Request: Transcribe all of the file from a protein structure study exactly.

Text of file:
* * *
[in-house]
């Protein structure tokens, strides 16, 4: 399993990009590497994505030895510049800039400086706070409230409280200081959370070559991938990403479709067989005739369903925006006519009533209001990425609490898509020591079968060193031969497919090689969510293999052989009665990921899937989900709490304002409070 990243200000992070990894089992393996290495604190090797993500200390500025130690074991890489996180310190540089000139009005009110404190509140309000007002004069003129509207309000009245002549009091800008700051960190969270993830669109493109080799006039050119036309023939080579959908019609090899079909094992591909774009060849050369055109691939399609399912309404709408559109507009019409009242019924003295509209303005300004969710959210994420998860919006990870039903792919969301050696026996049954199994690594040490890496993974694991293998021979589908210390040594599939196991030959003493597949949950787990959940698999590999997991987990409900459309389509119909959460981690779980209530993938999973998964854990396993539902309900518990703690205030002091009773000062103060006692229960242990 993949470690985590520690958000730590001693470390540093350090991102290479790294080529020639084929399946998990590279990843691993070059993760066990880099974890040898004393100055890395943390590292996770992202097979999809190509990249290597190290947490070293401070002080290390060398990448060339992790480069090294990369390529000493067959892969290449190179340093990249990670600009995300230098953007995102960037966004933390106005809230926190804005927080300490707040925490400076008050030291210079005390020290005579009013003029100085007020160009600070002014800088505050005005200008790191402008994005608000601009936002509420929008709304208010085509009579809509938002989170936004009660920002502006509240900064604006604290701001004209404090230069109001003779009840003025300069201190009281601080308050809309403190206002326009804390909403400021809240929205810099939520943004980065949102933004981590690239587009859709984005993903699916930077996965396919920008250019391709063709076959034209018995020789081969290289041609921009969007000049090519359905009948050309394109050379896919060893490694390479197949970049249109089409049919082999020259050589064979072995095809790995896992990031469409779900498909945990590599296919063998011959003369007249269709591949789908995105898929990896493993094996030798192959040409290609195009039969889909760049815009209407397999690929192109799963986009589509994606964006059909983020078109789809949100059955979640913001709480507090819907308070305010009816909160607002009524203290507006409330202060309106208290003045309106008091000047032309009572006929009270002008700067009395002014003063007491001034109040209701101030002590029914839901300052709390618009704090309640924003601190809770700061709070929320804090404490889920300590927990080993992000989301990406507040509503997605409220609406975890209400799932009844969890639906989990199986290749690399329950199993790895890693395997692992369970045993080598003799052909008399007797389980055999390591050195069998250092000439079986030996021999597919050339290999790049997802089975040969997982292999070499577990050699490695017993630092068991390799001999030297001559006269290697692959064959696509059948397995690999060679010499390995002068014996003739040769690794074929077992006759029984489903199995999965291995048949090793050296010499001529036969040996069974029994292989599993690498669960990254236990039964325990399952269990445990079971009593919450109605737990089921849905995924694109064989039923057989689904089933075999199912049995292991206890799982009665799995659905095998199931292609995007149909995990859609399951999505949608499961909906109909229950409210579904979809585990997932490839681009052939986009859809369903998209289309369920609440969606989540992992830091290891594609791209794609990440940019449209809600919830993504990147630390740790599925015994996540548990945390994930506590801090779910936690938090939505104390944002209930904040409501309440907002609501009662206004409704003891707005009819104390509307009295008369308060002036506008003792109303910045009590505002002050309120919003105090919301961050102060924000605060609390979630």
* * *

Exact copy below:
[in-house]
């Protein structure tokens, strides 16, 4: 399993990009590497994505030895510049800039400086706070409230409280200081959370070559991938990403479709067989005739369903925006006519009533209001990425609490898509020591079968060193031969497919090689969510293999052989009665990921899937989900709490304002409070 990243200000992070990894089992393996290495604190090797993500200390500025130690074991890489996180310190540089000139009005009110404190509140309000007002004069003129509207309000009245002549009091800008700051960190969270993830669109493109080799006039050119036309023939080579959908019609090899079909094992591909774009060849050369055109691939399609399912309404709408559109507009019409009242019924003295509209303005300004969710959210994420998860919006990870039903792919969301050696026996049954199994690594040490890496993974694991293998021979589908210390040594599939196991030959003493597949949950787990959940698999590999997991987990409900459309389509119909959460981690779980209530993938999973998964854990396993539902309900518990703690205030002091009773000062103060006692229960242990 993949470690985590520690958000730590001693470390540093350090991102290479790294080529020639084929399946998990590279990843691993070059993760066990880099974890040898004393100055890395943390590292996770992202097979999809190509990249290597190290947490070293401070002080290390060398990448060339992790480069090294990369390529000493067959892969290449190179340093990249990670600009995300230098953007995102960037966004933390106005809230926190804005927080300490707040925490400076008050030291210079005390020290005579009013003029100085007020160009600070002014800088505050005005200008790191402008994005608000601009936002509420929008709304208010085509009579809509938002989170936004009660920002502006509240900064604006604290701001004209404090230069109001003779009840003025300069201190009281601080308050809309403190206002326009804390909403400021809240929205810099939520943004980065949102933004981590690239587009859709984005993903699916930077996965396919920008250019391709063709076959034209018995020789081969290289041609921009969007000049090519359905009948050309394109050379896919060893490694390479197949970049249109089409049919082999020259050589064979072995095809790995896992990031469409779900498909945990590599296919063998011959003369007249269709591949789908995105898929990896493993094996030798192959040409290609195009039969889909760049815009209407397999690929192109799963986009589509994606964006059909983020078109789809949100059955979640913001709480507090819907308070305010009816909160607002009524203290507006409330202060309106208290003045309106008091000047032309009572006929009270002008700067009395002014003063007491001034109040209701101030002590029914839901300052709390618009704090309640924003601190809770700061709070929320804090404490889920300590927990080993992000989301990406507040509503997605409220609406975890209400799932009844969890639906989990199986290749690399329950199993790895890693395997692992369970045993080598003799052909008399007797389980055999390591050195069998250092000439079986030996021999597919050339290999790049997802089975040969997982292999070499577990050699490695017993630092068991390799001999030297001559006269290697692959064959696509059948397995690999060679010499390995002068014996003739040769690794074929077992006759029984489903199995999965291995048949090793050296010499001529036969040996069974029994292989599993690498669960990254236990039964325990399952269990445990079971009593919450109605737990089921849905995924694109064989039923057989689904089933075999199912049995292991206890799982009665799995659905095998199931292609995007149909995990859609399951999505949608499961909906109909229950409210579904979809585990997932490839681009052939986009859809369903998209289309369920609440969606989540992992830091290891594609791209794609990440940019449209809600919830993504990147630390740790599925015994996540548990945390994930506590801090779910936690938090939505104390944002209930904040409501309440907002609501009662206004409704003891707005009819104390509307009295008369308060002036506008003792109303910045009590505002002050309120919003105090919301961050102060924000605060609390979630």